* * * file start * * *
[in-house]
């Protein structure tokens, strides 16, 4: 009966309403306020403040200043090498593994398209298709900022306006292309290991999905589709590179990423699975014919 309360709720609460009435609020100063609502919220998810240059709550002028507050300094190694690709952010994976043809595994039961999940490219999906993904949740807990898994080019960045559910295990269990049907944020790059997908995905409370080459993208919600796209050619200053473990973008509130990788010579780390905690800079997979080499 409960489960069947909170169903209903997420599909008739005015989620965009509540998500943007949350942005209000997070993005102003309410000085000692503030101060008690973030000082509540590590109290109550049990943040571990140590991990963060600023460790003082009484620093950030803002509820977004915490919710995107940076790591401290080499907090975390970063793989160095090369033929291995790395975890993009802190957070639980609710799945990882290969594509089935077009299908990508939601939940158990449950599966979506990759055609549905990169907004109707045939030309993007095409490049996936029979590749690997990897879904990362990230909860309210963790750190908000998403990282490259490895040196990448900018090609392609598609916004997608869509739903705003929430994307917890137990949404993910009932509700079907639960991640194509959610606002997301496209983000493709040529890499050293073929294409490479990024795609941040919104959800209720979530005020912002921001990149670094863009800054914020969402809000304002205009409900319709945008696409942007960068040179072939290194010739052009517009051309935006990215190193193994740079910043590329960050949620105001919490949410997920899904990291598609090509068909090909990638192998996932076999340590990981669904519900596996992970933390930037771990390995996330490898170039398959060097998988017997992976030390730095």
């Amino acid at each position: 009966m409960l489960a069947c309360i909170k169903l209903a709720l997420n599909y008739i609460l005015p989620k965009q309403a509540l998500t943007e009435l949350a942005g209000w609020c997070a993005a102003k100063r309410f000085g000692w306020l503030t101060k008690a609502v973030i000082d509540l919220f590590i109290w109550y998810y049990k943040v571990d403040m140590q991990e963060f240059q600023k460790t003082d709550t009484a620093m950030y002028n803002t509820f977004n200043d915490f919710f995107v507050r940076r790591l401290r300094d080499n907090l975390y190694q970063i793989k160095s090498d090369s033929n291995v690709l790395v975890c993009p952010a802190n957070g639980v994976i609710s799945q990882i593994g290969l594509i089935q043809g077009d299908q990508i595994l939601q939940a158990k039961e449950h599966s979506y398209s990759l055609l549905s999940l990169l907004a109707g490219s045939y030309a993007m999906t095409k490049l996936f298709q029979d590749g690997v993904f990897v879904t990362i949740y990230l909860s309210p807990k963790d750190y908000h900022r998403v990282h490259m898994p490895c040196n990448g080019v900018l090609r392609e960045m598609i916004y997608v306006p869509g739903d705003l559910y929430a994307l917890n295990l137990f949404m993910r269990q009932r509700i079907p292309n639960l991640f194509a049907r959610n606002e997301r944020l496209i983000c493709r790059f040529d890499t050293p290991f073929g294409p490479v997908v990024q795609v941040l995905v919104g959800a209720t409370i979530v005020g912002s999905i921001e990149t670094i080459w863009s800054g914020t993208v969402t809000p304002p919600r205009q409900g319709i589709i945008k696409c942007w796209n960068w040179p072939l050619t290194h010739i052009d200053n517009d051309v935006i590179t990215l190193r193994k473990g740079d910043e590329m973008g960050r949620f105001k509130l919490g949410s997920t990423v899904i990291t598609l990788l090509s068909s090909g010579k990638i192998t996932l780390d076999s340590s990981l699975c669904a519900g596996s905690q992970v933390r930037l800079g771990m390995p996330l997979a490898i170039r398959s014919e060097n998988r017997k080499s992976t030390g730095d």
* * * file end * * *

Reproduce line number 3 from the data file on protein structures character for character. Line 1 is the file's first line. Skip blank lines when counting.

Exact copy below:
């Amino acid at each position: 009966m409960l489960a069947c309360i909170k169903l209903a709720l997420n599909y008739i609460l005015p989620k965009q309403a509540l998500t943007e009435l949350a942005g209000w609020c997070a993005a102003k100063r309410f000085g000692w306020l503030t101060k008690a609502v973030i000082d509540l919220f590590i109290w109550y998810y049990k943040v571990d403040m140590q991990e963060f240059q600023k460790t003082d709550t009484a620093m950030y002028n803002t509820f977004n200043d915490f919710f995107v507050r940076r790591l401290r300094d080499n907090l975390y190694q970063i793989k160095s090498d090369s033929n291995v690709l790395v975890c993009p952010a802190n957070g639980v994976i609710s799945q990882i593994g290969l594509i089935q043809g077009d299908q990508i595994l939601q939940a158990k039961e449950h599966s979506y398209s990759l055609l549905s999940l990169l907004a109707g490219s045939y030309a993007m999906t095409k490049l996936f298709q029979d590749g690997v993904f990897v879904t990362i949740y990230l909860s309210p807990k963790d750190y908000h900022r998403v990282h490259m898994p490895c040196n990448g080019v900018l090609r392609e960045m598609i916004y997608v306006p869509g739903d705003l559910y929430a994307l917890n295990l137990f949404m993910r269990q009932r509700i079907p292309n639960l991640f194509a049907r959610n606002e997301r944020l496209i983000c493709r790059f040529d890499t050293p290991f073929g294409p490479v997908v990024q795609v941040l995905v919104g959800a209720t409370i979530v005020g912002s999905i921001e990149t670094i080459w863009s800054g914020t993208v969402t809000p304002p919600r205009q409900g319709i589709i945008k696409c942007w796209n960068w040179p072939l050619t290194h010739i052009d200053n517009d051309v935006i590179t990215l190193r193994k473990g740079d910043e590329m973008g960050r949620f105001k509130l919490g949410s997920t990423v899904i990291t598609l990788l090509s068909s090909g010579k990638i192998t996932l780390d076999s340590s990981l699975c669904a519900g596996s905690q992970v933390r930037l800079g771990m390995p996330l997979a490898i170039r398959s014919e060097n998988r017997k080499s992976t030390g730095d």